The drought has caused losses that exceed $ 72 million in Panama in the last two years, reported the United Nations Organization for Food and Agriculture (FAO).
The effects of the drought have been more intense in the so-called Arco Seco (Capira-Panama, Coclé, Herrera, Los Santos and part of Veraguas), according to the Panamanian agricultural authorities, said the world organization.
It added that during the 2015-2016 agricultural year some 5,230 hectares of corn were lost in Los Santos (center), while in another 281 hectares the rice seed did not germinate due to lack of water.
"Due to its effects on food production and access to resources, drought endangers the livelihoods and lives of millions of families," stressed FAO.
In January 2016 Panamanian authorities urged the population to make rational use of water because the country was facing one of the worst dry seasons in 100 years.
Panama will host information on the support of the new Agricultural Drought Surveillance System in Central America, which is currently administered and operated by Nicaragua, the United Nations Food and Agriculture Organization (FAO) reported today.
It is data collected through a tool created by FAO with which it can detect those agricultural areas where crops show signs of drought risk. This can help national authorities to make quick and timely decisions to deal with that phenomenon and its effects.
FAO developed the Agricultural Stress Index System (ASIS), a tool that allows monitoring at a satellite level vegetation and crop status globally to determine the impact and risk of agricultural drought and is now being implemented in the countries of the region.
Nicaragua has been a pioneer in the implementation of the ASIS and currently manages and operates the Agricultural Drought Surveillance System in Central America, designated by the Regional Committee on Hydraulic Resources (CRRH) of the Central American Integration System (SICA).
Panama will host a duplicate of the regional information and the state-owned Electricity Transmission Company of Panama (ETESA) will be the one that will safeguard the backup information of the new Agricultural Drought Surveillance System in Central America.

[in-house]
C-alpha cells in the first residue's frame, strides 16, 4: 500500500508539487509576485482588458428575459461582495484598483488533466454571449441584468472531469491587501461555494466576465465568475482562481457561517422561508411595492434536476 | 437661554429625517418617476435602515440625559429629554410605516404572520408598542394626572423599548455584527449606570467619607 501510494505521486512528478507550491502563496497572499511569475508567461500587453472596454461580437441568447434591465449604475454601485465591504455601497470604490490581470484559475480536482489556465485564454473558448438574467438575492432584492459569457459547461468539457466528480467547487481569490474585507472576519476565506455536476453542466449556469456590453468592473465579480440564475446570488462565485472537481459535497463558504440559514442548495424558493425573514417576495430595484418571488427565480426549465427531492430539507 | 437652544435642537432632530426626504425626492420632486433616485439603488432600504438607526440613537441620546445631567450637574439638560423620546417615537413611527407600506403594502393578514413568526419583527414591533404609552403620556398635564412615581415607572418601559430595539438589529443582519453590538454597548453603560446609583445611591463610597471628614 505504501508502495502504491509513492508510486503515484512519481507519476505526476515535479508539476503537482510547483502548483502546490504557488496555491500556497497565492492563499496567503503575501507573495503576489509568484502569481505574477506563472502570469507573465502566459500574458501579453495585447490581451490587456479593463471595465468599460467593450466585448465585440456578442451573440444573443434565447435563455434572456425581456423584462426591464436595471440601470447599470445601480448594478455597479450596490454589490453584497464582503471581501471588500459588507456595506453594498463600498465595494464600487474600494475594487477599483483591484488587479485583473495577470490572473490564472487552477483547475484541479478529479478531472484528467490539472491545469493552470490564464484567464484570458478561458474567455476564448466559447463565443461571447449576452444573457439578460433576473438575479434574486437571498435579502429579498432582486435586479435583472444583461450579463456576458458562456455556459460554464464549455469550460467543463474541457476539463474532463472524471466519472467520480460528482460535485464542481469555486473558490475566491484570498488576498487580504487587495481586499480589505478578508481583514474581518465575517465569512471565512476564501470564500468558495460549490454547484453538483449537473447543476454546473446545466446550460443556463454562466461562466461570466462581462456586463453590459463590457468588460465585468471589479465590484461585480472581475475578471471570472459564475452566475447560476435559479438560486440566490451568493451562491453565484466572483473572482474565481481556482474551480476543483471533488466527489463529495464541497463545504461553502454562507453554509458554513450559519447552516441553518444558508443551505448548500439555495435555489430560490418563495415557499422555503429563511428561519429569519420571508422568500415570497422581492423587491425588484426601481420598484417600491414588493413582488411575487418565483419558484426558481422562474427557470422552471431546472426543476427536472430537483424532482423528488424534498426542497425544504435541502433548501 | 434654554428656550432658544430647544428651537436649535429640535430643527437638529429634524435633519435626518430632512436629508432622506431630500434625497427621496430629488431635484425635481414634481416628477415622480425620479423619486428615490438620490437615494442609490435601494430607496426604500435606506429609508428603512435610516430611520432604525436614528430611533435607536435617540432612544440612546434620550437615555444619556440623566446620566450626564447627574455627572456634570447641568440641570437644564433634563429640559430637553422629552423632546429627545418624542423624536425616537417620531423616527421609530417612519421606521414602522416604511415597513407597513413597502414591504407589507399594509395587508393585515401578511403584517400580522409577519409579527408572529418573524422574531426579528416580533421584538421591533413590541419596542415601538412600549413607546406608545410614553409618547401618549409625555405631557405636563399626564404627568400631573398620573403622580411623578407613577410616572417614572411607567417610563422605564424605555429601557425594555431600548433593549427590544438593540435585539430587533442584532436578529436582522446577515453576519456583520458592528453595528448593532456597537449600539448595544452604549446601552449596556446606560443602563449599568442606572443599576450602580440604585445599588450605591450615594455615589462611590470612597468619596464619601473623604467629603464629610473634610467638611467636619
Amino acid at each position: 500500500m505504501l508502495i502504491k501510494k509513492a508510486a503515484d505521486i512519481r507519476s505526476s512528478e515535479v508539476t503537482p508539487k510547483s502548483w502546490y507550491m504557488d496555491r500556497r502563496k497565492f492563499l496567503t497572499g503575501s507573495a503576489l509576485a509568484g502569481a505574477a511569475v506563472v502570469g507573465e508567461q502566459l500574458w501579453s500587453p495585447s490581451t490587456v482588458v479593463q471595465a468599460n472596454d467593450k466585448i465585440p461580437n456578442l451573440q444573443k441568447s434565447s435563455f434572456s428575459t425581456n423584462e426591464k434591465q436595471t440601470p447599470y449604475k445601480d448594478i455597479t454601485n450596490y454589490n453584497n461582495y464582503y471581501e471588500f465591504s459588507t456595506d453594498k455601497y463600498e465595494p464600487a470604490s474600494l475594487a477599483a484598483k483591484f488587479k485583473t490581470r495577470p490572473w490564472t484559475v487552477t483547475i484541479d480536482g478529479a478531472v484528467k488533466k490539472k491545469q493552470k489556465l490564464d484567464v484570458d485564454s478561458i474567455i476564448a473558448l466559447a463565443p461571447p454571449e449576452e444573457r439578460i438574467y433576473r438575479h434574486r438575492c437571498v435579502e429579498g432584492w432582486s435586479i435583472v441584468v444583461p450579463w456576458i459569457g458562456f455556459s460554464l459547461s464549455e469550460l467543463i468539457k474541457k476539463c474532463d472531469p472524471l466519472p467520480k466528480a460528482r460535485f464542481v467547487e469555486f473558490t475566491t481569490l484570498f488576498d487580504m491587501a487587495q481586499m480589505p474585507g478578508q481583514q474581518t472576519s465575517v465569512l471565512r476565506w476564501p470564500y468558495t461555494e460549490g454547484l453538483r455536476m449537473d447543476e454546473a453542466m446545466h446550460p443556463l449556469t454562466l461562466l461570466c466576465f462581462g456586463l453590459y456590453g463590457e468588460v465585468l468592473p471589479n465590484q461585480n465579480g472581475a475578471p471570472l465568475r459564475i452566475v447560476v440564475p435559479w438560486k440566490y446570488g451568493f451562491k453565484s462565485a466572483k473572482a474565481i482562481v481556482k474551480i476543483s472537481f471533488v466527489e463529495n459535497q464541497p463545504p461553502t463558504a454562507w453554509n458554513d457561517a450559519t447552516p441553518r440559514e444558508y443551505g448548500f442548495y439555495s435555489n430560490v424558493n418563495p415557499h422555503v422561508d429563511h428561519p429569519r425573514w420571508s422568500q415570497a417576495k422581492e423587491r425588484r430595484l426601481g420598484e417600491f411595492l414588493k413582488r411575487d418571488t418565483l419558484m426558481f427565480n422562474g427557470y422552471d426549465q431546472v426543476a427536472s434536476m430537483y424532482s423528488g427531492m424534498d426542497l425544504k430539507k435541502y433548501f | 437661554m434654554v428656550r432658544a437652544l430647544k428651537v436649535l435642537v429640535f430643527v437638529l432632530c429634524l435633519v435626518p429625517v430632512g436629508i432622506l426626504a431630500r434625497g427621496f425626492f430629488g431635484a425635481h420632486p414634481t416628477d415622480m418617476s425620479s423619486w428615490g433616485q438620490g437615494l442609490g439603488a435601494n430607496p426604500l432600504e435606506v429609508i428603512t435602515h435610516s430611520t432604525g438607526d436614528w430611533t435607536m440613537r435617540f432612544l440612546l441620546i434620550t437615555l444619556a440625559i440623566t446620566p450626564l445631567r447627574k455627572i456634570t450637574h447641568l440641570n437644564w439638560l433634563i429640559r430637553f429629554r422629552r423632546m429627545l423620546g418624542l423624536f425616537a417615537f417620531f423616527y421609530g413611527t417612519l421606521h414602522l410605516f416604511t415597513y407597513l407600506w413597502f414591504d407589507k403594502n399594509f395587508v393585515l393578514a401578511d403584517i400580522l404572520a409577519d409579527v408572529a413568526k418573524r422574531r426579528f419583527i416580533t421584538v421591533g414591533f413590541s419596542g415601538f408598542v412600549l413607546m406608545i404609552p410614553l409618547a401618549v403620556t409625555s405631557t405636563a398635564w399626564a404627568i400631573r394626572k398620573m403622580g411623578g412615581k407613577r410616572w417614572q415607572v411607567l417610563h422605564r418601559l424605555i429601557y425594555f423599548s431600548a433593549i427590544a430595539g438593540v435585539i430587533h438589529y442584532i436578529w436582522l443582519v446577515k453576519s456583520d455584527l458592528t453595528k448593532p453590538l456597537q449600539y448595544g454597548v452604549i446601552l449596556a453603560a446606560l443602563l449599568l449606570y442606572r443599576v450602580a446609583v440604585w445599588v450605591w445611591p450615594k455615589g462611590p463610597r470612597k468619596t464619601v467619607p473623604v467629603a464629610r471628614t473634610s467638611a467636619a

Those responsible for handling this information at ETESA received a visit from Nicaraguan technicians to be trained in the management of ASIS.
Nicaraguan technician Manuel Prado stressed that "the climatic aspects are not the only ones that affect the crops, it is necessary to study the soil conditions, the agricultural practices and other factors. Only with the climatological aspects, the tool cannot have the necessary robustness. Inter-institutional coordination is required as well as ensuring that information flows at the territorial level".
With the regional surveillance system, both national authorities and producers can implement drought mitigation activities in time, FAO said.
"In the agroclimatic community there are no borders, a climate phenomenon that affects Panama today will affect other countries tomorrow." Being able to learn about Nicaragua's experience allows us to know what challenges we face and to learn from those challenges that they have already overcome,” said Alcely Lau, the manager of Investigations and Climatic Applications of ETESA.
ETESA's training in the management of the drought monitoring system is a key step towards the implementation of the country-level system and the pilot plan to use ASIS as an indicator for the compensation assigned through agricultural insurance, the world body said in a public statement.
It also stated that this pilot plan brings together efforts of the Economic Commission for Latin America and the Caribbean (ECLAC), the Ministry of Agricultural Development (MIDA) of Panama, the Institute of Agricultural Insurance (ISA), ETESA and FAO in the design of mitigation plans and emergency management to cope with the drought.